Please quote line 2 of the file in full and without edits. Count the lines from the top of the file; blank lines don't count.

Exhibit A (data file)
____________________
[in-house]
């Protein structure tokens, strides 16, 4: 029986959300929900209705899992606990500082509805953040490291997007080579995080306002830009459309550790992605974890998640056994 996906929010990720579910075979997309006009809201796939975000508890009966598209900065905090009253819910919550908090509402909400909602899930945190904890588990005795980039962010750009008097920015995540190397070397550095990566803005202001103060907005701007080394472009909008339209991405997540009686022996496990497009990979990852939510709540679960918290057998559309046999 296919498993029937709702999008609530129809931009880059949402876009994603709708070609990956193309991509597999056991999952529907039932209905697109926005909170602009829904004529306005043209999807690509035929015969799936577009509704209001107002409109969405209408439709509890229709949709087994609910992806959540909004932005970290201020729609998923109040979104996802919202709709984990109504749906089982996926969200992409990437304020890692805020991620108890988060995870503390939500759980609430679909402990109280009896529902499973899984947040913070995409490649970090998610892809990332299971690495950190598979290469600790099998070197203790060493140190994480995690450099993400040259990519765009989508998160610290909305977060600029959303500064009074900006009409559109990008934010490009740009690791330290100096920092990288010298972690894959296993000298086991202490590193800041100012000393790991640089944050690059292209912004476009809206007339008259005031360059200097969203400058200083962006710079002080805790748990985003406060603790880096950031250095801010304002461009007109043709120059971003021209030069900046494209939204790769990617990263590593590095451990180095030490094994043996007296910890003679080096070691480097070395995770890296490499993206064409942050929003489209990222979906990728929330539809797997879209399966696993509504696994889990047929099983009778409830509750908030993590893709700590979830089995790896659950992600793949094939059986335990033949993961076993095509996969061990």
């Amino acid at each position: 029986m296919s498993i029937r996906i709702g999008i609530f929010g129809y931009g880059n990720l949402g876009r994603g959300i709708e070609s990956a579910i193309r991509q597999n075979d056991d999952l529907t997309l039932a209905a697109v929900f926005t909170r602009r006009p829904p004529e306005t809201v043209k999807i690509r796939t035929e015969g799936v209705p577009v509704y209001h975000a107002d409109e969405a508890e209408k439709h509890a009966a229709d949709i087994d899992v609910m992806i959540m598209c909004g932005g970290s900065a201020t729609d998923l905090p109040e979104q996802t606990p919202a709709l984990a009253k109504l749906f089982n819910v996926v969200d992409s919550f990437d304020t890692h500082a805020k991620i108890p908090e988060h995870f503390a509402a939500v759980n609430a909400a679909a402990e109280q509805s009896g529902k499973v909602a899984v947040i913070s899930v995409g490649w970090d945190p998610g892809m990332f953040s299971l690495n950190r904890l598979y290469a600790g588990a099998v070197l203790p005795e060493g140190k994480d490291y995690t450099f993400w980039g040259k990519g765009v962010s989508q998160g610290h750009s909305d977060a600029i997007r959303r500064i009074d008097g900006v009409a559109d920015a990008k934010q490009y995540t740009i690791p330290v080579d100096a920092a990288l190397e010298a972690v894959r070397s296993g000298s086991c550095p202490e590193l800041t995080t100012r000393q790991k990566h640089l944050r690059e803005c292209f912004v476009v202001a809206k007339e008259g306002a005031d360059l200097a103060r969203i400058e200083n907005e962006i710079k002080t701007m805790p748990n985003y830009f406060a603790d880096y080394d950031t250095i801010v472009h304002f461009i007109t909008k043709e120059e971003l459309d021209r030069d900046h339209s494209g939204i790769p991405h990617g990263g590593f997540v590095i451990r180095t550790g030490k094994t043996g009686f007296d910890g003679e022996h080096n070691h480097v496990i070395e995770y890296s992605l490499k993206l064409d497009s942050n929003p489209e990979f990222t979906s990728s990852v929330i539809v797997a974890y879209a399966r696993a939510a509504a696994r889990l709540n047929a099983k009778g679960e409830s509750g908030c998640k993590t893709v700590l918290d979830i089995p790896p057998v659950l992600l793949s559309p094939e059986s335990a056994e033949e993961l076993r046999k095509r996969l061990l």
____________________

């Protein structure tokens, strides 16, 4: 029986959300929900209705899992606990500082509805953040490291997007080579995080306002830009459309550790992605974890998640056994 996906929010990720579910075979997309006009809201796939975000508890009966598209900065905090009253819910919550908090509402909400909602899930945190904890588990005795980039962010750009008097920015995540190397070397550095990566803005202001103060907005701007080394472009909008339209991405997540009686022996496990497009990979990852939510709540679960918290057998559309046999 296919498993029937709702999008609530129809931009880059949402876009994603709708070609990956193309991509597999056991999952529907039932209905697109926005909170602009829904004529306005043209999807690509035929015969799936577009509704209001107002409109969405209408439709509890229709949709087994609910992806959540909004932005970290201020729609998923109040979104996802919202709709984990109504749906089982996926969200992409990437304020890692805020991620108890988060995870503390939500759980609430679909402990109280009896529902499973899984947040913070995409490649970090998610892809990332299971690495950190598979290469600790099998070197203790060493140190994480995690450099993400040259990519765009989508998160610290909305977060600029959303500064009074900006009409559109990008934010490009740009690791330290100096920092990288010298972690894959296993000298086991202490590193800041100012000393790991640089944050690059292209912004476009809206007339008259005031360059200097969203400058200083962006710079002080805790748990985003406060603790880096950031250095801010304002461009007109043709120059971003021209030069900046494209939204790769990617990263590593590095451990180095030490094994043996007296910890003679080096070691480097070395995770890296490499993206064409942050929003489209990222979906990728929330539809797997879209399966696993509504696994889990047929099983009778409830509750908030993590893709700590979830089995790896659950992600793949094939059986335990033949993961076993095509996969061990």